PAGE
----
Joshua Wartena, Opinions Editor, firstname.lastname@example.org
Tuition is at an all-time high. UVU has relatively low prices, but you’re still looking at more than 2500 dollars a semester. Let’s do some basic arithmetic for monthly expenses: Rent: 300, food: 100, car/gas/insurance: 300, phone: 50 and school: 700. That’s 1400 dollars a month in just basic expenses. Now that’s full-time school, so add a part-time job, say 30 hours a week at ten dollars an hour. You’re bringing in 1200 a month before taxes. That doesn’t even come close to living expenses, much less dates, fun, subscriptions, etc.
So how in the world are you supposed to pay for school?
UVU is traditionally a blue-collar college, a vocational school. Although that mindset is changing, we’re still mostly children of poor to middle-class families. Our fathers are painters, mid-management at retail stores, teachers or laborers. There are many “non-traditional” students, aka single moms and middle-aged students. We don’t have the fraternities, dorm rooms, football teams and loyal alumni that seem to make a university popular.
We don’t have parents with college funds or grandparents paying our way. In many cases, UVU students are taking 15 credits and working full time to put food on their family’s table.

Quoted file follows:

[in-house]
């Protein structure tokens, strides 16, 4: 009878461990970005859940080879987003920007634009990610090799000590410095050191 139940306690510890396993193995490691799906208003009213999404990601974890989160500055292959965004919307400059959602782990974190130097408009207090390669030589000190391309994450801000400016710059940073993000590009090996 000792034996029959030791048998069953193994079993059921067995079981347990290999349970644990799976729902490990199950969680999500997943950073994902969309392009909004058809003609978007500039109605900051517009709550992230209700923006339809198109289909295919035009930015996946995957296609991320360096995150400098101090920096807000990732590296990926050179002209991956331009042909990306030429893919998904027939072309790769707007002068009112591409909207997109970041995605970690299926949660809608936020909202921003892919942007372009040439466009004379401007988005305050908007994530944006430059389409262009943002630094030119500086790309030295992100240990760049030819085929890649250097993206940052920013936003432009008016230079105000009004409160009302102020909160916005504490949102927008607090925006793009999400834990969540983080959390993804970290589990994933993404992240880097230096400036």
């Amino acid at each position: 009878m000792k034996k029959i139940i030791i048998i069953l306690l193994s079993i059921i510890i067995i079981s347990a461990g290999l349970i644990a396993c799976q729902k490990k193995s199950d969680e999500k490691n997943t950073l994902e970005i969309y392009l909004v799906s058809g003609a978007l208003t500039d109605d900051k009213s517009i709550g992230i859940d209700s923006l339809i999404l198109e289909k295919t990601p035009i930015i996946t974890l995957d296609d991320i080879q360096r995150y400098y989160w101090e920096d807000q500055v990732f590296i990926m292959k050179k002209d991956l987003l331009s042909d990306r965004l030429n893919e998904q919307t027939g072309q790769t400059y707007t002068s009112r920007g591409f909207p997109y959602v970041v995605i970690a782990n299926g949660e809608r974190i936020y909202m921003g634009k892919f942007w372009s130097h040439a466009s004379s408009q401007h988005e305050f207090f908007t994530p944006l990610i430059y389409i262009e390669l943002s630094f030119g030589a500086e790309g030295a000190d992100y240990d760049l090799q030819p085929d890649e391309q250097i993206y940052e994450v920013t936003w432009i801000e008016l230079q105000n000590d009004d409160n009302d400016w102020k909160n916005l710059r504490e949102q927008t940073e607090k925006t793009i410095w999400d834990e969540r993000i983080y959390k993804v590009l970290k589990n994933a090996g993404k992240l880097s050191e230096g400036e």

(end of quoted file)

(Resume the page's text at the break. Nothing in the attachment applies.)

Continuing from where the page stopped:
It seems a little depressing as a freshman or sophomore to look ahead and see 20,000 dollars in tuition for a bachelor degree in an economy that isn’t too friendly toward anyone without a master’s. Step back; let me offer a couple of options.
For starters, look at what you’re going into as a major. If you’re thinking of taking out 10 loans to get a degree in music theory, rethink that. Yes, do what you love, but if you something that isn’t too lucrative, take a little longer to work through school so you aren’t saddled with debt. I’m graduating next semester in journalism. It has taken me almost seven years, but I haven’t had loans.
Second, look at scholarships. And not just what you find applying through UVLink. Look at work-study options, clubs that offer tuition waivers and internships. Some jobs will even help with school if you have a certain major. Look for competitions and offers on-line. For some reason, there are a lot of people willing to give you money, so take them up on it.
Third, you might be eligible for PELL Grants. Applying is really, really easy, and if you do get one, it’s just free money for school. Go fill out your FAFSA and see if the government helps you out.
Lastly, if you still need money, go talk to the financial office. The university has payment plans and is really good with working with your situation.
Take time, plan ahead and be an adult. Soak up all the options school offers. There are a lot of amazing opportunities you can take for no other reason than that you’re a student. Enjoy the time ahead of you. It’s a lot of fun.